The calls for business to adopt a more stakeholder-centric form of capitalism during the World Economic Forum’s “virtual Davos” gathering sounded a bit like déjà vu to many of us in the responsible and ethical business movement.
Progressive chief executives and business leaders, such as Blackrock’s Larry Fink and Salesforce’s Marc Benioff, at last month's gathering pressed other leaders to adopt net-zero and standardized metrics for ESG is very good news for our world.
But it is old news for those of us who have been promoting business to act in the interests of all stakeholders, and not just shareholders long before the emissions, accounting, and fraud scandals of the last few years.
The question for business: Will leaders finally respond to the call for ethics to be at the very center of business decision-making?
"Leadership is about trendlines and not headlines," is something we hear often from LRN Chairman and Founder Dov Seidman. He says it often because, of course, it is true. Seidman attended the Davos Agenda meeting along with LRN’s Chief Advisory Officer Ty Francis. LRN has been a part of the World Economic Forum community for the past decade.
The trendlines over the past 30 years have been pointing business toward a more human, moral vision and articulation of capitalism. What seems clear is if leaders don’t respond to the call this time around, their organizations won’t find themselves in business for very long.
LRN has long held scandal happens when there is an overabundance of leadership and cultural focus on achieving financial returns at any cost.
It’s only through a strong societal mission; a purpose that inspires people to do the right thing for people, the planet, and common prosperity; and systems, structures and the right leadership that reward performance through principles that a company will survive and thrive over the long-term, particularly in today’s climate.
It’s not hyperbole to say the challenges businesses face today, unlike in decades past, are truly existential. Business is trying to operate during a period of unprecedented and simultaneous crises. Social, political, geopolitical, environmental, human, and ethical issues are not tangential but central to the business agenda.
Technological advances have exposed the public to once-hidden realities of corporate culture and workplace behavior. As a result, stakeholder expectations are that companies behave ethically, responsibly, and make positive contributions to society. Those same technological advancements are holding business leaders feet to the fire and their organizations accountable to living up to their commitments.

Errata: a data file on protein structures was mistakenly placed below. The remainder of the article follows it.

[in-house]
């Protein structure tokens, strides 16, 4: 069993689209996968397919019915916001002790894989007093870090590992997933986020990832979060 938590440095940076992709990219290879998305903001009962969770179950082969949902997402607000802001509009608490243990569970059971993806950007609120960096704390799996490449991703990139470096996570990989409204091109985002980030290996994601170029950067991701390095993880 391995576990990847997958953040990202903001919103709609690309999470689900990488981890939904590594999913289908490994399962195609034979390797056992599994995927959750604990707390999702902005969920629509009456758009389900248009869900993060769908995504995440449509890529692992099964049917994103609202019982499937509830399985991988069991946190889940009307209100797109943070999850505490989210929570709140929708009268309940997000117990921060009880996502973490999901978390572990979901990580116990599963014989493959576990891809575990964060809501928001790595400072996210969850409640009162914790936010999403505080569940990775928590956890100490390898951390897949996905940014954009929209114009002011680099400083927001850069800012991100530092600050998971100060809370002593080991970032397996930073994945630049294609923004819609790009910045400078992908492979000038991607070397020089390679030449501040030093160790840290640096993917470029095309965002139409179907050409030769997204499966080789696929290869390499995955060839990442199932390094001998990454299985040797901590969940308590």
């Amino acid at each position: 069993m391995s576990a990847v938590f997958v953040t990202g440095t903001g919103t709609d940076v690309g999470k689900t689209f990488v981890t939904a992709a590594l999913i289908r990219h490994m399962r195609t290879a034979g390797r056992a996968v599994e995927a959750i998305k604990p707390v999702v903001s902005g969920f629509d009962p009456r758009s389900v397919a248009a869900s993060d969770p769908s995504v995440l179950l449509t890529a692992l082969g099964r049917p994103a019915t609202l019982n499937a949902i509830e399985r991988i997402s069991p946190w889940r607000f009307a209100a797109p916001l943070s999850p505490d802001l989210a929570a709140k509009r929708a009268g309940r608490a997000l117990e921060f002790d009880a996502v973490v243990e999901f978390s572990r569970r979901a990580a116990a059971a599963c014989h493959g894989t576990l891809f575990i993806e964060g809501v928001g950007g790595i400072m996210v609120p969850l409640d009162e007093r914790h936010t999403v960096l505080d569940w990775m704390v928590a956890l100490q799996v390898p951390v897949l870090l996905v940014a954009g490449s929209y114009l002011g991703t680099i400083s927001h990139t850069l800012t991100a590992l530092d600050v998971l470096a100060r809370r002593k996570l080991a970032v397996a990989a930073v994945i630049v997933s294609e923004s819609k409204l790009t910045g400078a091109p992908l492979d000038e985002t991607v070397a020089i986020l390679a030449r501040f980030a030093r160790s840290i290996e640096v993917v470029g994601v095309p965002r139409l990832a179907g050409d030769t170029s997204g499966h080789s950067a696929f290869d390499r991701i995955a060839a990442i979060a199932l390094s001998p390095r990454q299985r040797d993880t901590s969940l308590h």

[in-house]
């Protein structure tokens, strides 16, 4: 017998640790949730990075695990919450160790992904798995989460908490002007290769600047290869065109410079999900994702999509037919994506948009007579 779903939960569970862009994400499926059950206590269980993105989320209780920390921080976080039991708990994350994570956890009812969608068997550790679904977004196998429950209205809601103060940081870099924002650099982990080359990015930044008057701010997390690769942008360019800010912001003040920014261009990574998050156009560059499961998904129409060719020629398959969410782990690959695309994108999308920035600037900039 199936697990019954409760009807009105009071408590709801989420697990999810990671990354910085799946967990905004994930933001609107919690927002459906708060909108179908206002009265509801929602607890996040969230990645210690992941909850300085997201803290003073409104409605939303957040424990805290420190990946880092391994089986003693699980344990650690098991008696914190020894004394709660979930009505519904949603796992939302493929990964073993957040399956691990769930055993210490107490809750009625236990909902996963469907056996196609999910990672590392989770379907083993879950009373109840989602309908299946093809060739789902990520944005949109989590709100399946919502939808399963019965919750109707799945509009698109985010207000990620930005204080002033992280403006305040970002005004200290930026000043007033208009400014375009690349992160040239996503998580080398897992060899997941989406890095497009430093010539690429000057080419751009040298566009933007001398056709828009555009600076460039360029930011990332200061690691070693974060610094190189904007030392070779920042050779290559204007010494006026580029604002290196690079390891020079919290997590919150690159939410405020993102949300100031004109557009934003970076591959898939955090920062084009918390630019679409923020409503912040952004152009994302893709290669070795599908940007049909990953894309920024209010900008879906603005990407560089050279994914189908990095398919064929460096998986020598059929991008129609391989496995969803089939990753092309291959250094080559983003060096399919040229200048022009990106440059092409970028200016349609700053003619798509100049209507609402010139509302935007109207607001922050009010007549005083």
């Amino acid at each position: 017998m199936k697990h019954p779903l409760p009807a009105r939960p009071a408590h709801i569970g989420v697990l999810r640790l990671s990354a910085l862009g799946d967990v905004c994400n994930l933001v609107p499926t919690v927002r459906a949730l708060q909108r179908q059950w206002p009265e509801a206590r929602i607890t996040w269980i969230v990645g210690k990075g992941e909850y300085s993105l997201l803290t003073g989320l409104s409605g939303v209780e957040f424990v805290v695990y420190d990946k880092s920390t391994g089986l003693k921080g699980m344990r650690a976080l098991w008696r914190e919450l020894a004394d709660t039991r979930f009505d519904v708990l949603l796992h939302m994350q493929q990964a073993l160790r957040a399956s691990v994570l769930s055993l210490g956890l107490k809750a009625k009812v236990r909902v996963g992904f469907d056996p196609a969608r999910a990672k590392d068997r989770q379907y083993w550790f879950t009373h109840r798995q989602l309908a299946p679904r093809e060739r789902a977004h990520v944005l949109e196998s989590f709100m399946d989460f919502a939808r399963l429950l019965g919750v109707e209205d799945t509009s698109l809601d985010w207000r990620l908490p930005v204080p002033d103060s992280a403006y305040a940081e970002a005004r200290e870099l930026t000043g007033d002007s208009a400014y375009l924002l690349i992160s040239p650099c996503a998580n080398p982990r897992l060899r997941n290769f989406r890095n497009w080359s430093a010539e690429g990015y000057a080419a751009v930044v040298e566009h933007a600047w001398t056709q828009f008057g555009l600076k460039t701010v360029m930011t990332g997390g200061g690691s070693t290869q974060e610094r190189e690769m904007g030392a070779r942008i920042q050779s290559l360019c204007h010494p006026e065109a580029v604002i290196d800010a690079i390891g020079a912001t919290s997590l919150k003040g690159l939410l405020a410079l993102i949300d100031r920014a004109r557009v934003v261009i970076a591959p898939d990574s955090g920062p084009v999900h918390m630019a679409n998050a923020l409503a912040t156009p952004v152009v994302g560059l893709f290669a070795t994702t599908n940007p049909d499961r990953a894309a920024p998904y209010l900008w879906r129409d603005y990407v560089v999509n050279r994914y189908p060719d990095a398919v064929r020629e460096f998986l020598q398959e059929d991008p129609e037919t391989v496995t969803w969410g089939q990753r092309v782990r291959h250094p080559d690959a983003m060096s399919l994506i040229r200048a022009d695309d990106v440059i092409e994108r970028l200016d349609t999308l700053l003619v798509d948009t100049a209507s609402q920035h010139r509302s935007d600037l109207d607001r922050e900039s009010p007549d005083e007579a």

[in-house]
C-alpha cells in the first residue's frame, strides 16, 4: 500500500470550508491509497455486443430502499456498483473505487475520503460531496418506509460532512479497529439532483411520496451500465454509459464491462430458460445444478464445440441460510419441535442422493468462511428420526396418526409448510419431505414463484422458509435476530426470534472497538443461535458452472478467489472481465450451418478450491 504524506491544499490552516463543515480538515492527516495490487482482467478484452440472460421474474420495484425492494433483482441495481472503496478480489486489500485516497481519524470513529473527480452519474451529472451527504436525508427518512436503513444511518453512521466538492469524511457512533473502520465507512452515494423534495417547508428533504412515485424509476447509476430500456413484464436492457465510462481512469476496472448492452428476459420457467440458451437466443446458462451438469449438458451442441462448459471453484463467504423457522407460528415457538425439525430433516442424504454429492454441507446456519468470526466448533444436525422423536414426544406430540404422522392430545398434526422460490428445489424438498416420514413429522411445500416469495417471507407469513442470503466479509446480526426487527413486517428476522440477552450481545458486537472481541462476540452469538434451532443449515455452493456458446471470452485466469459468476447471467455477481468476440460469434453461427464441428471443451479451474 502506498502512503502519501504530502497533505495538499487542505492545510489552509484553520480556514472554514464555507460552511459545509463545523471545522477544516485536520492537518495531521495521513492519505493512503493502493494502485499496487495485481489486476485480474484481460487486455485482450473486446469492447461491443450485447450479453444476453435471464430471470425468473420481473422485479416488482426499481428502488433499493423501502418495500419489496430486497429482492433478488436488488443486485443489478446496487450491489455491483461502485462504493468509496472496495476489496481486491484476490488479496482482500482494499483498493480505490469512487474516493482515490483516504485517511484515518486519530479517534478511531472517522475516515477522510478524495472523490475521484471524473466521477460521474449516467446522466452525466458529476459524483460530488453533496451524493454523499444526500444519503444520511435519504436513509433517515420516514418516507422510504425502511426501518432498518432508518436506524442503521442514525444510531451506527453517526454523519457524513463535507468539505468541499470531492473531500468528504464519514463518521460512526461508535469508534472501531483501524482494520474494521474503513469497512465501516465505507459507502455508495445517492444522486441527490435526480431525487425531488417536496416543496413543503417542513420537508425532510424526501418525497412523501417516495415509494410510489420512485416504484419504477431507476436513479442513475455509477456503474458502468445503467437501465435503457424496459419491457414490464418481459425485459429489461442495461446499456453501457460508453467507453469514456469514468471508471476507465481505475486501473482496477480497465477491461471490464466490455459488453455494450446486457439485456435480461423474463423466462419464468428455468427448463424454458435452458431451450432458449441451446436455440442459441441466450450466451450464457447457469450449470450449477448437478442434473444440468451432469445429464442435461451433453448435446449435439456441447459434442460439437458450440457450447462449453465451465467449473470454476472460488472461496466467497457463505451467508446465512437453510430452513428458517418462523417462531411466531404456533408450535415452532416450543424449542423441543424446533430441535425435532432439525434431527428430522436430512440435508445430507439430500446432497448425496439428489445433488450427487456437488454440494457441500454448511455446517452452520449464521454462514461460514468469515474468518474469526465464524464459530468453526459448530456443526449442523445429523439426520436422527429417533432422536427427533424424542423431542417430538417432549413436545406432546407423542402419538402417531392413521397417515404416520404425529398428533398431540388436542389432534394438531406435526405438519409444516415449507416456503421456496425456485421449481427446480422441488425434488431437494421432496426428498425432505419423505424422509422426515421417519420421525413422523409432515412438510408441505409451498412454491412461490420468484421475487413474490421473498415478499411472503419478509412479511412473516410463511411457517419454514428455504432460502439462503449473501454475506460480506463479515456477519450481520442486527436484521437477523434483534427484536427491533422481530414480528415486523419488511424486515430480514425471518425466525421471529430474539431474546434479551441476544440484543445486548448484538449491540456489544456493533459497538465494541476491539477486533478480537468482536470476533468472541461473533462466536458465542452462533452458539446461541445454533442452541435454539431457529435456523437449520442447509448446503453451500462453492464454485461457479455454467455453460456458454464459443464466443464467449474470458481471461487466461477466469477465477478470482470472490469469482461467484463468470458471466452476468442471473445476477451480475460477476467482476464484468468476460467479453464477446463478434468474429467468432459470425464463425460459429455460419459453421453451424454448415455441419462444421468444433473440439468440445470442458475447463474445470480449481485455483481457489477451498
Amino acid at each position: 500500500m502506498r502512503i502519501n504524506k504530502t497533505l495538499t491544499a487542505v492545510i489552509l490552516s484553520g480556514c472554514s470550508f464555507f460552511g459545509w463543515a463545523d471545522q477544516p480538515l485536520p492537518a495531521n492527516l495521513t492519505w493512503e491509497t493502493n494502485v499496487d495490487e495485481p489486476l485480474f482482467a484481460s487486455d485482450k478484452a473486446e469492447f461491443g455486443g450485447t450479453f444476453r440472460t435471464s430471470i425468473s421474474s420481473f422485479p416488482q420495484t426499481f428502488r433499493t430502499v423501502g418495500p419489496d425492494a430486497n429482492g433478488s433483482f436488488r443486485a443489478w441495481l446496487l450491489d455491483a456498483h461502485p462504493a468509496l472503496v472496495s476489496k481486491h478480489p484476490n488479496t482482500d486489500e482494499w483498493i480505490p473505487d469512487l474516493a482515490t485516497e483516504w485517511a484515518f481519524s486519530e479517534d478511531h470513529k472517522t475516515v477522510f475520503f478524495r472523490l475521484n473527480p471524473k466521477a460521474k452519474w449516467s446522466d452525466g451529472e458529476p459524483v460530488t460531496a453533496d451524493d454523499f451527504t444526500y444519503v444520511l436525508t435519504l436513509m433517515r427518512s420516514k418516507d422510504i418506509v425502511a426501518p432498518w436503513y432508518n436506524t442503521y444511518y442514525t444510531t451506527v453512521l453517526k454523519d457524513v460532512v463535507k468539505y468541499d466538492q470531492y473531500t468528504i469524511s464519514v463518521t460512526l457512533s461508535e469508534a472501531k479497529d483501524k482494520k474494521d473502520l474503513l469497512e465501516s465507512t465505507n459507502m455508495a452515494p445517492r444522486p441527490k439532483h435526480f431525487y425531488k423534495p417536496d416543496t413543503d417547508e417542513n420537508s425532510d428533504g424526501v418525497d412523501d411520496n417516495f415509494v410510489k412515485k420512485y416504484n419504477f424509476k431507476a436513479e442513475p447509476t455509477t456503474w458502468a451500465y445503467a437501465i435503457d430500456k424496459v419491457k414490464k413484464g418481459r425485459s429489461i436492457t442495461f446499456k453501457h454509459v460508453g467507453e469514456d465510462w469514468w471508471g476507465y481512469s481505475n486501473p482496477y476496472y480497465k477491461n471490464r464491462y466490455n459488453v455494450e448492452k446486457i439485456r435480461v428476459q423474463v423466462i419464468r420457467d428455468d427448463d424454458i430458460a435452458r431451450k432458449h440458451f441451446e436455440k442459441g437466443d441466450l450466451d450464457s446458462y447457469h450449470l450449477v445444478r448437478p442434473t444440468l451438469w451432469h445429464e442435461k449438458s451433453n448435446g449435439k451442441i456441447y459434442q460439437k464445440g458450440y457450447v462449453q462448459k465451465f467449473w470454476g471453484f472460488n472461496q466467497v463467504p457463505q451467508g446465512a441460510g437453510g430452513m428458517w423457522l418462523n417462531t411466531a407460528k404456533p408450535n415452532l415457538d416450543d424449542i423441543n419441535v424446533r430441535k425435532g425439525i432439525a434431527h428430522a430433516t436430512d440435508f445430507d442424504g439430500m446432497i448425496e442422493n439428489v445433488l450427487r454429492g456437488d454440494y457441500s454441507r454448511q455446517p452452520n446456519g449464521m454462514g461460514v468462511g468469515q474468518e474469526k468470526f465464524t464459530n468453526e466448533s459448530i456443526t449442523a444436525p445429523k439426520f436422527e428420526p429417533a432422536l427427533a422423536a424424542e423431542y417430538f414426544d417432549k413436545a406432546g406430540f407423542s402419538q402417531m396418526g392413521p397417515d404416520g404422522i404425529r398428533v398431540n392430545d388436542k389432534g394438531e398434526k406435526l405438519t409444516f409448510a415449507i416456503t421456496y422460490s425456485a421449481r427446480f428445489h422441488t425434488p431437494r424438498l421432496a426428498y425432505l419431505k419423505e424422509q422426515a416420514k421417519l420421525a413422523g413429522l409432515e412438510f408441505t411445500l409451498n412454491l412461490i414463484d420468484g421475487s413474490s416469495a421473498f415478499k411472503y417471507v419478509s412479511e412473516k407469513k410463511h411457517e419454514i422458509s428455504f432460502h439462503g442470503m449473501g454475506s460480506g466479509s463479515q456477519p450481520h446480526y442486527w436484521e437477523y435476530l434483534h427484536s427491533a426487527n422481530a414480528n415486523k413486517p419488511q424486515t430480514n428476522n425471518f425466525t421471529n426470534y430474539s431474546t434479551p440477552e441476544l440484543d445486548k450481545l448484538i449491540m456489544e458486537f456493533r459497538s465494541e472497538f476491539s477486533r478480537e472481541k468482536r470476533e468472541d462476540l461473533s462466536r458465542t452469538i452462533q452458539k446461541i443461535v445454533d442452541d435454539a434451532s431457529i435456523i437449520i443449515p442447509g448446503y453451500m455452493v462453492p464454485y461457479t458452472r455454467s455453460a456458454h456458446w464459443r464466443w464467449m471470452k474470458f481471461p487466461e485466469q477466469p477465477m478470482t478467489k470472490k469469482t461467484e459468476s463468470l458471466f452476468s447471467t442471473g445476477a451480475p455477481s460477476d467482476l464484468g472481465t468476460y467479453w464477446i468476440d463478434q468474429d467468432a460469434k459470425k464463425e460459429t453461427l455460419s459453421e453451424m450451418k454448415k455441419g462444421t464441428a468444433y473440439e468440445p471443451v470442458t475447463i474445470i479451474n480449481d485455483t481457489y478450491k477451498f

While the trendlines have been clear for decades, there are some headlines coming out of last month’s Davos meeting that indicate business leadership is not just talking about reform, but taking concrete steps to correct the systems that previously have made reform so difficult.
One of those positive headlines came when more than 60 business leaders, including members of the World Economic Forum and its International Business Council, committed to a set of stakeholder capitalism metrics. At LRN, we believe this matters because only through common metrics that measure and demonstrate performance against ESG goals can we ensure positive contribution to the stakeholders business serves, and any chance of achieving the United Nation’s Sustainable Development Goals.
Underpinning many of the sessions throughout the week were the findings of the Global Risks Report 2021, stating increasing disparities and social fragmentation will continue to threaten the economy in the years to come.
2020 proved, if evidence was needed, that risk can arise quickly, from anywhere, and without notice. Understanding risk will only help strengthen response and resilience, a critical goal of any effective ethics and compliance effort.
Another hopeful sign from Davos was a global coalition of 54 organizations representing 13 industries and 6.5 million employees committed to building more equitable and just workplaces.
The initiative ensures each company commits to one tangible policy change, one board discussion and a new long-term strategy to create a new set of global standards for racial equity, actions critical to building cultures of inclusion, fairness, justice, and respect.
If you’ve been in ethics and compliance long enough to witness the pinball habitually travel from issue, to apology, to calls for reform, only to come back to issue once again, you may not be ready to say it’s game over for the old form of capitalism. But the headlines and the trendlines gives one hope that it does feel different this time.
About the AuthorMore Content by Kathleen Brennan